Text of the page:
Michael Pollan proves himself once again as a prodigious mind and a bastion of honest journalism in the sea of lies, double-talk, cover-up, and marketMichael Pollan proves himself once again as a prodigious mind and a bastion of honest journalism in the sea of lies, double-talk, cover-up, and marketing that surround the food industry. This book documents an insightful and often alarming collection of journeys through the food chain, following different pathways of food sources from the starting line to the dinner table. Running the gamut from the highly industrialized, government-subsidized, and deeply impersonal ecological nightmare that brings us processed and fast foods, down to the gritty and very personal realities of a hunter-forager lifestyle, Pollan's exploration is as thorough as it is fair. It's clear that while he has an opinion, he is not writing to push any agenda and is quite willing to have his views changed by what he learns. That he then shares what he's learned and encourages his readers to decide for themselves is a rare openness in what is often a heated and divisive topic.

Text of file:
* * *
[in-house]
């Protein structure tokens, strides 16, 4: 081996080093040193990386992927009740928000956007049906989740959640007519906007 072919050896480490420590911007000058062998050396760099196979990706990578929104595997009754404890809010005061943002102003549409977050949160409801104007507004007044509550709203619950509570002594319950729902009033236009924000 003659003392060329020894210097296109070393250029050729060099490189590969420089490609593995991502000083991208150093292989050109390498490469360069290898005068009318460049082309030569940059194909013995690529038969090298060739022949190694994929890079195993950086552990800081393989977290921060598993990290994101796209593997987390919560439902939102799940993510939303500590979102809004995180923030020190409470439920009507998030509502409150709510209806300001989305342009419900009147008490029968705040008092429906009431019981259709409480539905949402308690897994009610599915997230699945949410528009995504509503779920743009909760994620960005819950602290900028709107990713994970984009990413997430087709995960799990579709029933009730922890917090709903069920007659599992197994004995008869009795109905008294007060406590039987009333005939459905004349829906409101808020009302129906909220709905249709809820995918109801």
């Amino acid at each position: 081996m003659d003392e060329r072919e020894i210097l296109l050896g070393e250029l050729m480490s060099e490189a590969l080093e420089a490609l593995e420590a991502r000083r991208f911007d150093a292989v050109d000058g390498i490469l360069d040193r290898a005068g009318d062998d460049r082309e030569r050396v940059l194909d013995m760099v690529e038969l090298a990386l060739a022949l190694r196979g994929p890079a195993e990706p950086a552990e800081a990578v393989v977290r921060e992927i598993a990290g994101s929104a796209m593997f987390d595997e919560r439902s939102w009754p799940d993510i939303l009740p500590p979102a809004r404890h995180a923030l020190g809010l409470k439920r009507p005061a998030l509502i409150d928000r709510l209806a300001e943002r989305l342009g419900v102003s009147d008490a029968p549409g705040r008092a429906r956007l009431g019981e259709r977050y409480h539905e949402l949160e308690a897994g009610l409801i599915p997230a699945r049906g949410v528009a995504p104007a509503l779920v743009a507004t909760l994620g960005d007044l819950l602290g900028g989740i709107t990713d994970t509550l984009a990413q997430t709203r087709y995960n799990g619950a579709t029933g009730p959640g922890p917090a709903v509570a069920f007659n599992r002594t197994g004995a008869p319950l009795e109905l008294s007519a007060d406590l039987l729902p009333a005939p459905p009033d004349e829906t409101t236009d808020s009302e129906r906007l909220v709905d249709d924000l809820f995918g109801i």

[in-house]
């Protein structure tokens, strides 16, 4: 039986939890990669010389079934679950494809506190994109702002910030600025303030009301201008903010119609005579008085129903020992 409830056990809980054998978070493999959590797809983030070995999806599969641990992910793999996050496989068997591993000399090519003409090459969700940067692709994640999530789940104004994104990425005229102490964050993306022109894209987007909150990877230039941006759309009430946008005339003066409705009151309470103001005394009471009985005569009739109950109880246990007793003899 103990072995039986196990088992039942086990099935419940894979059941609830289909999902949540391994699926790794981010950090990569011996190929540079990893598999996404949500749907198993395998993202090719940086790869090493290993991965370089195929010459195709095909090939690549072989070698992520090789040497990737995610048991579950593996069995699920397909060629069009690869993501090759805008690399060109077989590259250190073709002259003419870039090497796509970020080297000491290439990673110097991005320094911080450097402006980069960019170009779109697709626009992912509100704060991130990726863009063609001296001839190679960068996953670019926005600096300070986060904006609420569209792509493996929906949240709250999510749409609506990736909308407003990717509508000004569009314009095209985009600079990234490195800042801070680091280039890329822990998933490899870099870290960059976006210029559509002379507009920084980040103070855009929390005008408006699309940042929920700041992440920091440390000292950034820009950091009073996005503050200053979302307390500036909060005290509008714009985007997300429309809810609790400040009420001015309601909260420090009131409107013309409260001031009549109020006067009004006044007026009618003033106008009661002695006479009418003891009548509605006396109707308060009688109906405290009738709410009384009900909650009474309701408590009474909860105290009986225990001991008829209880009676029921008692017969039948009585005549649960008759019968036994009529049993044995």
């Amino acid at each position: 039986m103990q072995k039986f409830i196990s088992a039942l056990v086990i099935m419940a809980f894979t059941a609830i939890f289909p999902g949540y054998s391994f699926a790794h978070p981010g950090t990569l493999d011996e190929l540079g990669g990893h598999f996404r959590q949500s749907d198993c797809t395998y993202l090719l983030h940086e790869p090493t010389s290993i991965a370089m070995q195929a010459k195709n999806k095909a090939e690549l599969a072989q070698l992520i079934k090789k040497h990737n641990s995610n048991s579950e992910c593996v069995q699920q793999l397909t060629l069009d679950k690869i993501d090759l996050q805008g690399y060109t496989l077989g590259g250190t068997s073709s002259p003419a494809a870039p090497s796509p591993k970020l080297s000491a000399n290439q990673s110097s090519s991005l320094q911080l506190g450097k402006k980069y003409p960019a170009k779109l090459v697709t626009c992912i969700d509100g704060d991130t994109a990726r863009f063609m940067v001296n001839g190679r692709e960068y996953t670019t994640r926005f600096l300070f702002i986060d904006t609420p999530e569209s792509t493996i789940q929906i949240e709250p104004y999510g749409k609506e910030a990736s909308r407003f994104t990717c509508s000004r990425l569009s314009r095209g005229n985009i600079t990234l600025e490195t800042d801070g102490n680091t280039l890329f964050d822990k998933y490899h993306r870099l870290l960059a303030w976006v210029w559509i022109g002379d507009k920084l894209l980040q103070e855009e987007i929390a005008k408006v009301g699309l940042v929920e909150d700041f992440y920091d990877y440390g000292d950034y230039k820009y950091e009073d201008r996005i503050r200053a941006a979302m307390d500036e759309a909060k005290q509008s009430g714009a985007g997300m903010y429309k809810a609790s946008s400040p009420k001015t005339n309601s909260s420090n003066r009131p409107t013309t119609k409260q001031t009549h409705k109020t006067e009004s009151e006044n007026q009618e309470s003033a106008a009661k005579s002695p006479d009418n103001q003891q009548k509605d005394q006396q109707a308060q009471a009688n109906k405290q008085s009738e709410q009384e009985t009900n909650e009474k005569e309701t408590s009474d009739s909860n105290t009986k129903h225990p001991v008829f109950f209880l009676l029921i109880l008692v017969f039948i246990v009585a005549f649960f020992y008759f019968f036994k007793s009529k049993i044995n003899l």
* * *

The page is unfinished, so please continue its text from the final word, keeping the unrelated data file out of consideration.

It's so refreshing to see a writer of non-fiction admitting his ignorance and then striving to solve it, heartening to see someone so evidently concerned with environmental issues nevertheless give a balanced consideration of the real benefits of unsustainable farming (namely, it feeds a lot of people), and contagiously thought-provoking to see such breadth and depth of thought given over to food. It certainly doesn't hurt that Pollan is a great writer, hitting humour and tragedy at all the right moments and letting the facts speak solemnly for themselves when they should, and a phenomenally engaging storyteller.
Rather than hear my thoughts on the various sections of the book (though, spoilers, the part about sustainable polyculture farms blew me away and brought me nostalgically back to an age when I naively believed all farming to be like that), I really encourage anyone interested in Pollan's work to just read it themselves. You won't regret taking the time, and his full treatment will be in any case far more interesting than my summary.